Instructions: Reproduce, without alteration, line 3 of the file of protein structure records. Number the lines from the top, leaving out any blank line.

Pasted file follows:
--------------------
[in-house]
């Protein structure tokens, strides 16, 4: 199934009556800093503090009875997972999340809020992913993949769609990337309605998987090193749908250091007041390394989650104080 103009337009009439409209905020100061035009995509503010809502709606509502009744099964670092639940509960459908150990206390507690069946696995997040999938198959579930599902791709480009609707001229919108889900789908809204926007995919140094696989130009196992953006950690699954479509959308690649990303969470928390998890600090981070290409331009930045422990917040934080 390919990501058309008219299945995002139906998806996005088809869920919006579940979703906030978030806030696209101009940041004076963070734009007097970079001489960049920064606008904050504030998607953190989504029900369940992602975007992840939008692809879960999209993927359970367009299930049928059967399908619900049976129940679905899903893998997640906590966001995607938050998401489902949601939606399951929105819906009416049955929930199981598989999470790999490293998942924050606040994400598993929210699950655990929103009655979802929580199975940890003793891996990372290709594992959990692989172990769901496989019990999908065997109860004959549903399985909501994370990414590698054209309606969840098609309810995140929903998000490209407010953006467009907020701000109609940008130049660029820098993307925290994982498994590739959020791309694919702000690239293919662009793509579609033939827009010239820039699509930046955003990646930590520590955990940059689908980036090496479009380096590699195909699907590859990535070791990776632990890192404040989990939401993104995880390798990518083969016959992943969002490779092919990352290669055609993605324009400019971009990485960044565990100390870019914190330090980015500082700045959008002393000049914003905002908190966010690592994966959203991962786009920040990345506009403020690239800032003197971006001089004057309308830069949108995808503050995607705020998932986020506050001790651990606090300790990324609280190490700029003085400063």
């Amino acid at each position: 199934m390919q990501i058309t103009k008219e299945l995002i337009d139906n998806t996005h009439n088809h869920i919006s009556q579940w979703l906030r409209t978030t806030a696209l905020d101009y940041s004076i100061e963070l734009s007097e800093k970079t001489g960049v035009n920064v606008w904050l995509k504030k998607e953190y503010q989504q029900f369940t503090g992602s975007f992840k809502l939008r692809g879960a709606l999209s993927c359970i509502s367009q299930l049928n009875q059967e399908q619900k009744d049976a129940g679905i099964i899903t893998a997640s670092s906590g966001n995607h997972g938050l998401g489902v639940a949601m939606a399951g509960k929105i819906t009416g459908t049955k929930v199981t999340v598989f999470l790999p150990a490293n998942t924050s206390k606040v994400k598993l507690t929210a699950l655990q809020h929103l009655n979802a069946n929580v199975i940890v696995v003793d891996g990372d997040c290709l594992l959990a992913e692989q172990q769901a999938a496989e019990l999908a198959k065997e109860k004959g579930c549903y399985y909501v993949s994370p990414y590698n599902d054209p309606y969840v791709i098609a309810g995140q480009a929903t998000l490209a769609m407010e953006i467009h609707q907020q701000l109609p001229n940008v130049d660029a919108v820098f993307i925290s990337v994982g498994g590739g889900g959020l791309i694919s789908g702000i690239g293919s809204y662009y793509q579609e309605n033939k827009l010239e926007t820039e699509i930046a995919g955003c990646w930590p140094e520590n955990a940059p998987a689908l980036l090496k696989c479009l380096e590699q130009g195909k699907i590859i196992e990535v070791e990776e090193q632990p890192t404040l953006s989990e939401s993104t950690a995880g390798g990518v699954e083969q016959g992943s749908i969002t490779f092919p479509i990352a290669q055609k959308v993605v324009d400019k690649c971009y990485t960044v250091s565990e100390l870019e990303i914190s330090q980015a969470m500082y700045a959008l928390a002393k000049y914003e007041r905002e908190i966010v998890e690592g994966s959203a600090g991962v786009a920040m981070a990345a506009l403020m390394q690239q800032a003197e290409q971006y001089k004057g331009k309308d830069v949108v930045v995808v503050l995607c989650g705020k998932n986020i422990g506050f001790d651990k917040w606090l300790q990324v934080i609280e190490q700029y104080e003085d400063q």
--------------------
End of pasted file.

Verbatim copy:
């Amino acid at each position: 199934m390919q990501i058309t103009k008219e299945l995002i337009d139906n998806t996005h009439n088809h869920i919006s009556q579940w979703l906030r409209t978030t806030a696209l905020d101009y940041s004076i100061e963070l734009s007097e800093k970079t001489g960049v035009n920064v606008w904050l995509k504030k998607e953190y503010q989504q029900f369940t503090g992602s975007f992840k809502l939008r692809g879960a709606l999209s993927c359970i509502s367009q299930l049928n009875q059967e399908q619900k009744d049976a129940g679905i099964i899903t893998a997640s670092s906590g966001n995607h997972g938050l998401g489902v639940a949601m939606a399951g509960k929105i819906t009416g459908t049955k929930v199981t999340v598989f999470l790999p150990a490293n998942t924050s206390k606040v994400k598993l507690t929210a699950l655990q809020h929103l009655n979802a069946n929580v199975i940890v696995v003793d891996g990372d997040c290709l594992l959990a992913e692989q172990q769901a999938a496989e019990l999908a198959k065997e109860k004959g579930c549903y399985y909501v993949s994370p990414y590698n599902d054209p309606y969840v791709i098609a309810g995140q480009a929903t998000l490209a769609m407010e953006i467009h609707q907020q701000l109609p001229n940008v130049d660029a919108v820098f993307i925290s990337v994982g498994g590739g889900g959020l791309i694919s789908g702000i690239g293919s809204y662009y793509q579609e309605n033939k827009l010239e926007t820039e699509i930046a995919g955003c990646w930590p140094e520590n955990a940059p998987a689908l980036l090496k696989c479009l380096e590699q130009g195909k699907i590859i196992e990535v070791e990776e090193q632990p890192t404040l953006s989990e939401s993104t950690a995880g390798g990518v699954e083969q016959g992943s749908i969002t490779f092919p479509i990352a290669q055609k959308v993605v324009d400019k690649c971009y990485t960044v250091s565990e100390l870019e990303i914190s330090q980015a969470m500082y700045a959008l928390a002393k000049y914003e007041r905002e908190i966010v998890e690592g994966s959203a600090g991962v786009a920040m981070a990345a506009l403020m390394q690239q800032a003197e290409q971006y001089k004057g331009k309308d830069v949108v930045v995808v503050l995607c989650g705020k998932n986020i422990g506050f001790d651990k917040w606090l300790q990324v934080i609280e190490q700029y104080e003085d400063q």